Come stand here, by the Peachey stone, atop this screaming hill,
enchant yourself in memories, imbibe yourself in thrill,
where Byron used to gaze across, a hundred fields and more,
that lifetime’s journey, short and steep, soaked into every pore.
Behind, the ringers chiming, as near to six as damn,
down low the grass of England, grows upward without plan,
there’s people walk this nowhere, dead-ended in a view,
horizon’s sulphured vapour, inspiring with its hue.
His long gone elm’s replanted; a gale blows through my mind,
the roaring sea of tree leaves, unties that mental blind,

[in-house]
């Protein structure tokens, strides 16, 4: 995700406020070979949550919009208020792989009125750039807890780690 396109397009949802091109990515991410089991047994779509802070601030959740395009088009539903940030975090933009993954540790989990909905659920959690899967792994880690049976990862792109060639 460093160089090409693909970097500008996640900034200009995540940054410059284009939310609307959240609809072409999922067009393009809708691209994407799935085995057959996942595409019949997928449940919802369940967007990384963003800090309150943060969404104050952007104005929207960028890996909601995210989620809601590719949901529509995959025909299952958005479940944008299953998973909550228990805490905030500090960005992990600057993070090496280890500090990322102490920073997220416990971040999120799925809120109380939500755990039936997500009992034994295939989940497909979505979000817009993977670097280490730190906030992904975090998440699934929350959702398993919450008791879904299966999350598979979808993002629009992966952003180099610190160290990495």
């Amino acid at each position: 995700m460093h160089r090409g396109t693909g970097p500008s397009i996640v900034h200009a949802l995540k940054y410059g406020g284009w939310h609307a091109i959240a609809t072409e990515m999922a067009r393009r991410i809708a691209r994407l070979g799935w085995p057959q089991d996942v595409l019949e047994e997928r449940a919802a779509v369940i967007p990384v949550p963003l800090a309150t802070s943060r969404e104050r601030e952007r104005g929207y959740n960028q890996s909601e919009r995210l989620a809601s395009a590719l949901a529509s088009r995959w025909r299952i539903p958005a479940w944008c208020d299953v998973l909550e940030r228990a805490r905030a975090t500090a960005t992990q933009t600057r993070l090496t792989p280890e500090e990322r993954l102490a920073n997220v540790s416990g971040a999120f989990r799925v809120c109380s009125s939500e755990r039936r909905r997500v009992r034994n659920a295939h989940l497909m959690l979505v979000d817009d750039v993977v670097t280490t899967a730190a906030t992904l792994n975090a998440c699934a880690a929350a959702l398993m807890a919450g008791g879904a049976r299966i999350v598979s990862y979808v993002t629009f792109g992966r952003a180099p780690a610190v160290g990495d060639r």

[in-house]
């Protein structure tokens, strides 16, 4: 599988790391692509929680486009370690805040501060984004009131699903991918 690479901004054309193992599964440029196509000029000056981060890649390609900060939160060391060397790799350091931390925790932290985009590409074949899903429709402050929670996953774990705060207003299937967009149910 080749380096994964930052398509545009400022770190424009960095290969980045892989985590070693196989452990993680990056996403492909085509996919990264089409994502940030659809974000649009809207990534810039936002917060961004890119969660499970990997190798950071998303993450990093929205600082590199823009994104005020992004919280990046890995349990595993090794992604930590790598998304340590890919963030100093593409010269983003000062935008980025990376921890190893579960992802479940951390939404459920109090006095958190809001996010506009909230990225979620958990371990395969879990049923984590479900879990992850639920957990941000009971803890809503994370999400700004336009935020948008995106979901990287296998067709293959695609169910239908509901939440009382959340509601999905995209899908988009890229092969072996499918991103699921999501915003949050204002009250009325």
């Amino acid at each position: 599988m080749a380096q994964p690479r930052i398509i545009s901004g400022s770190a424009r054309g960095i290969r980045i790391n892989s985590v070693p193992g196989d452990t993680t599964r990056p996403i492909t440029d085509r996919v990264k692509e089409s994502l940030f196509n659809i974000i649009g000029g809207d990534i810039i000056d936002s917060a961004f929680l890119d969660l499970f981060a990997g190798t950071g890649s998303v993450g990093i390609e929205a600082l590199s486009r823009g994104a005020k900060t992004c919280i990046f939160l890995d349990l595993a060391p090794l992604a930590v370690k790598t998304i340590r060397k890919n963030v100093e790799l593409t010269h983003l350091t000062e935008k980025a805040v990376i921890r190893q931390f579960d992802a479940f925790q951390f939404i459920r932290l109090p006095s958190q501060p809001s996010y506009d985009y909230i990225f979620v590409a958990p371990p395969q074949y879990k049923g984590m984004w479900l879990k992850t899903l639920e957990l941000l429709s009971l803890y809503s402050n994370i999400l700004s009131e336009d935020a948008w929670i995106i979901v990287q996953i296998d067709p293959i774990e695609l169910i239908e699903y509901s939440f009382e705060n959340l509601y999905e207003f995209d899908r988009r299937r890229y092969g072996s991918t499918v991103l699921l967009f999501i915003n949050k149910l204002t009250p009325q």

George Gordon called this Ida, his winding hill retreat,
four years of Harrow schooling, new worlds beneath his feet.
St.Mary’s churchyard, spiring, stacked houses crib St.Ives,
leant into wind undaunted, their ancient strength revives.
I’ll never see through his eyes, no closer more, than this,
to feel the springtime sun alight, onto my brow, its kiss.
This poem has not been translated into any other language yet.I would like to translate this poem